Progressives love to point to the Apollo space program to justify their vision of astronomical government programs, saying something like, "If we can put a man on the moon, just think what government can do." Well, now government can't even do that. As part of budget cuts, the Obama Administration will kill NASA's back-to-the-moon program and replace it, primarily, with a plan that pays private companies to take NASA Astronauts into space.
The decision represents a thunderous demolition of the Bush-era strategy at the space agency, which had already poured $9 billion into a new rocket, the Ares 1, and a new crew capsule, Orion.
Both were years from completion. And now both have been spiked by the administration's 2011 budget, released Monday. The budget includes $2.5 billion over the next two years to shut down Constellation.
It's sad that it still costs $2.5 billion just to end a program, but President Obama deserves credit for proposing any budget cuts--especially cuts that direct NASA to rely on the private sector. They may be minuscule compared to the rest of his spending plans, but we ought to encourage any cuts he manages to make.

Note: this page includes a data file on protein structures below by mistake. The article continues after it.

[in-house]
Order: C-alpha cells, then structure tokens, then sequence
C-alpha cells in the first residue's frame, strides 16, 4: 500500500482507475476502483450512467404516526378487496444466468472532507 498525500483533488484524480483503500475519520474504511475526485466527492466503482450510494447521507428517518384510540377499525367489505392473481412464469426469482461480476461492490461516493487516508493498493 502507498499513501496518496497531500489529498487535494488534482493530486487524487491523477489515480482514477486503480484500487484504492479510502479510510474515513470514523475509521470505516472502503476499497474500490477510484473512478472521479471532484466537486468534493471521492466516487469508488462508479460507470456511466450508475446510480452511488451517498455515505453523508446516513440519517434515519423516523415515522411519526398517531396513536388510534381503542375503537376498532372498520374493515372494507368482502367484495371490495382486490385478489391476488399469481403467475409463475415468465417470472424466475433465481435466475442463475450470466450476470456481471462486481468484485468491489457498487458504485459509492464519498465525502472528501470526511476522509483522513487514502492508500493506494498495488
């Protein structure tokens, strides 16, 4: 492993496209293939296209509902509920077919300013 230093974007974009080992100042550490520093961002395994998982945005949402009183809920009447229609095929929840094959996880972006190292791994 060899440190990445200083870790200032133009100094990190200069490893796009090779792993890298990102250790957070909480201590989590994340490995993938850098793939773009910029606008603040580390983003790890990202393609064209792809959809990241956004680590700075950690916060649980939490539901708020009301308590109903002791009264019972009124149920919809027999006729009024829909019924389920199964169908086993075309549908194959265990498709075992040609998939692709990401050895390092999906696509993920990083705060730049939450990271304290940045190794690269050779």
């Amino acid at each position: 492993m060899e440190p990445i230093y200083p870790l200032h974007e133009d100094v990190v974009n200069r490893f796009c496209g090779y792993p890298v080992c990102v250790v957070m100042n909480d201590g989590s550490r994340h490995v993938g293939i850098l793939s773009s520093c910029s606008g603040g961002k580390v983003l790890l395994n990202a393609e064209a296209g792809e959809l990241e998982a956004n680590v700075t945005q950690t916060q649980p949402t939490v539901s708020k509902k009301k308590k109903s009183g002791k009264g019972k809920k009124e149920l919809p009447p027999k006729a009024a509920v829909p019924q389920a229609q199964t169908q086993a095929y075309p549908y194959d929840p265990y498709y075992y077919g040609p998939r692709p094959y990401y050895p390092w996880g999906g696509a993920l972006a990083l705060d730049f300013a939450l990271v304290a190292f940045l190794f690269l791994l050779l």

Unfortunately some “fiscally-conservative” Republicans won’t do that when the cuts are proposed by Obama and/or the cuts take your money away from some of their constituents:
The Obama plan triggered immediate protests on Capitol Hill.
"The president's proposed NASA budget begins the death march for the future of U.S. human spaceflight," Sen. Richard C. Shelby (R-Ala.) said Monday...
Rep. Pete Olson (R-Tex.) said, "This is a crippling blow to America's human spaceflight program."
Please. The future of spaceflight does not depend on government. Virgin Galactic's Space Ship Two already is engaging in test flights to take passengers into low orbit. 20 privately funded teams are vying to win the $20 million Lunar X-Prize by sending a robot to the moon before 2013. SpaceX, a private space transport company, has already won contracts to deliver supplies to the international space station...and soon may be the one giving rides to NASA astronauts:
Elon Musk, founder and chief executive of SpaceX, a company that could bid on a commercial contract to launch astronauts, said the administration was being realistic in its cancellation of Constellation.
"There is no way there's the appetite for another Apollo-like program with Apollo-like budget expenditures," Musk said.
Thank goodness for that.